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He was the love of her life but little did she know, she would be the love of his death. Her name was Vivienne Salome and this is the story about a boy she loved. It started on the beach. There was the question of how she came to that beach that morning. She guessed it was fate, it had to be. It was very early in the morning and the beach was deserted.
At first she didn’t know how she ended up there but she thought her parents had been fighting again. Over her father’s gambling debts, she thought. She must have slipped out early for a walk to quiet her head. The sun was just coming over the horizon that foggy morning when she found him.
There was a human body there, half immersed in the receding tide. She saw only a hand at first, a limp one that was attached to a equally still face. He had reddish hair that was floating peacefully in the waters as naturally as seaweed. His eyes were closed and she didn’t see his chest rising with each breath. That man couldn’t be alive, I thought to myself.
How right she was. He was, in fact already dead. She could have ran away. After all, she was just a eighteen-year old girl, barely half a year out of high school. If she had been rational at that moment, she would have steered cleared of corpses on the beach. But he didn’t. Maybe there was a part of her that recognized him even though her eyes didn’t, at first.
As she stood over him, watching the icy waters bath his face, a chill ran down her spine. It couldn’t be him. He was dead. Like a nightmare, his eyelids fluttered. A scream died in her throat. If this was a dream this would be the part where she woke up. She didn’t wake up. She just stood there in horror as the dead boy on the beach jerked to life. He started coughing. He tried taking a deep breath but the water wasn’t helping.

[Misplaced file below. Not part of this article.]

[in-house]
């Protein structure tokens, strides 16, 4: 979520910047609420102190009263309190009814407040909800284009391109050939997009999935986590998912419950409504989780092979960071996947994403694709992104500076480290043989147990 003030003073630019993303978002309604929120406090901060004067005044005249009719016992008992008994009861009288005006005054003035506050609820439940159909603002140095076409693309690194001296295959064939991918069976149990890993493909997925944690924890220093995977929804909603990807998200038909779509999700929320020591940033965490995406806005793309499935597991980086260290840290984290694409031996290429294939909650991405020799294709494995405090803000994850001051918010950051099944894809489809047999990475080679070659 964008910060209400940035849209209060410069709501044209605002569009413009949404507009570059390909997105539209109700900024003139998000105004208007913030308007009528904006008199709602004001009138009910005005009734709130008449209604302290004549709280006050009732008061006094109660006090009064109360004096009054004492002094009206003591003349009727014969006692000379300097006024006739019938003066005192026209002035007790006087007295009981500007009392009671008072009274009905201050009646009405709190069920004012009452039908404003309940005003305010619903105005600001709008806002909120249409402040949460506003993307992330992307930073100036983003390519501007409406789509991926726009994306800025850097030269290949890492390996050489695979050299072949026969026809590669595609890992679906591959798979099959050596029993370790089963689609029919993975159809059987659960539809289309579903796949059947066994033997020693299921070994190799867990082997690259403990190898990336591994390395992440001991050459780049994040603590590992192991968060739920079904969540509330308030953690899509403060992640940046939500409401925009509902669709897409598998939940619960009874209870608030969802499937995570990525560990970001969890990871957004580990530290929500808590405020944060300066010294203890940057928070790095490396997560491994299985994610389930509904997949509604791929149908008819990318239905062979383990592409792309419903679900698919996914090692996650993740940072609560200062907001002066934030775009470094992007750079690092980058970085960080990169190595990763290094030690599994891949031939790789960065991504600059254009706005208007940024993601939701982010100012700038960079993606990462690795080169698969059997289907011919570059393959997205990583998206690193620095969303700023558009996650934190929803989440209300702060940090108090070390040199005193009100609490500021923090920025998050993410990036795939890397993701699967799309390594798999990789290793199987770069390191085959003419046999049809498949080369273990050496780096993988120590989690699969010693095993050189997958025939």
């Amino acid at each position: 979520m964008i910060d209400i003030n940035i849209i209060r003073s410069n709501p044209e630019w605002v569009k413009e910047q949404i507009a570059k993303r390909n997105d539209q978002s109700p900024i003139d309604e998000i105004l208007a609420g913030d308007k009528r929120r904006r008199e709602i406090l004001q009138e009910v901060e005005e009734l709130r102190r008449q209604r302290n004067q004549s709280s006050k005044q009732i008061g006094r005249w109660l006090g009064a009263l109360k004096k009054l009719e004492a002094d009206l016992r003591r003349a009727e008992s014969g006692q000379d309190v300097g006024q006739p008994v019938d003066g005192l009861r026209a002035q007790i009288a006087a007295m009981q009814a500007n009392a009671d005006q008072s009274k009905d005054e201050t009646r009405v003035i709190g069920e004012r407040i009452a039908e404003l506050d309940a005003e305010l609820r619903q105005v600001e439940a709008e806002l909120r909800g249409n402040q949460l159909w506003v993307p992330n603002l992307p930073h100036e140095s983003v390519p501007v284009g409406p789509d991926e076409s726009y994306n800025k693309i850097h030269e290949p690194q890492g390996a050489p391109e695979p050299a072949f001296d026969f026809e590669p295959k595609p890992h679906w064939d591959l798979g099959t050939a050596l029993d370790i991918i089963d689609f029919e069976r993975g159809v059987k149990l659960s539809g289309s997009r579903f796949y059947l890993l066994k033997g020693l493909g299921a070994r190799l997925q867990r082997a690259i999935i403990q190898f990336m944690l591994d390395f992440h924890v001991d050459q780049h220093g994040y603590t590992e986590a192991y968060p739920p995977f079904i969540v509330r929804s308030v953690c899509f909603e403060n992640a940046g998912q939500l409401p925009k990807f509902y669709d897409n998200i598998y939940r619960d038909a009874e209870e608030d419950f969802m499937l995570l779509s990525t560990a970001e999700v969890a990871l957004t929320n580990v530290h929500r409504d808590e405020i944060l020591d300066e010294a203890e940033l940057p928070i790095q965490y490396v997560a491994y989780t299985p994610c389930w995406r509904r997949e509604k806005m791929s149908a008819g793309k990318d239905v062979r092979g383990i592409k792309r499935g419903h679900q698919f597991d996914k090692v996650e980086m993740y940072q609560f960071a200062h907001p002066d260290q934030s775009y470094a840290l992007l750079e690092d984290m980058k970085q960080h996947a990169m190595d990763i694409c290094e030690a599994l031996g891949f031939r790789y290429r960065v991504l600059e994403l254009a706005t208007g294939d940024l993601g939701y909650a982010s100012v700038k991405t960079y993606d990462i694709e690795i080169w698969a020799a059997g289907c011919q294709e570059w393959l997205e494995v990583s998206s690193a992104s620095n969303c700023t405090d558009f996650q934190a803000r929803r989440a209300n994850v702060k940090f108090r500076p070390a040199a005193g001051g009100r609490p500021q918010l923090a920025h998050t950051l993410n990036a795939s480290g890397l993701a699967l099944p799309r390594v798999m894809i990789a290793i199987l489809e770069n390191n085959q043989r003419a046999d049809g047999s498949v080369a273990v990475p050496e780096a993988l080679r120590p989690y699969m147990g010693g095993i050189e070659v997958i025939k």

With every second, he was slowly coming back to life. The red-headed boy rolled over and continued hacking up water. He was wearing a white shirt that was still stained with blood despite being bathed by seawater. He studied her with a grimace on his face. He was young, a couple of years older than her.
“Are you all right?” She asked him. He tried to put weight on his left leg but it slipped out from under him. He fell to his knees and winced in pain. She reached out to help him but stopped short of touching him. He was handsome, almost startlingly so. He had that kind of a face that you could pick out from across a crowded room and wish that you had an excuse to talk to him.
Although his clothes were in tatters and he was retching seawater out on the sand, suddenly she saw a flash in the back of her mind of an art gallery, champagne glasses, a sweet whisper in her ear. His name, Vivienne formed it on her lips even though she didn’t want to remember.
He chuckled bitterly at her words. He was Blake Thorne. The more she studied him, the more she saw the resemblance. He was taller, his jaw was more defined and his shoulders were wider. The awkward boy with the knobby knees and rough elbows had turned into a muscular, unrelenting man. It was still him, he still had that same deeply flawed and tortured look in his eyes as though he had secrets too painful to ever be shared. “The boy who believed in vampires,” he repeated with a hint of mockery. “Vampires are dangerous, Viv. Don’t you ever forget that. You should never let one drink from you, especially one who is gravely injured.” He coughed again and when he drew his hand away from his mouth, I saw thick black blood staining his palm. “We have a bond, always had a bond, with that comes a great power but also the ultimate price.”
“Blake, you’re hurt,” Vivienne said. “You don’t make any sense to me.” She tried to reach for his bloody palm but he buried his fist in the sand.
“They’re never going to let us go. You should never have gone to Coral City.”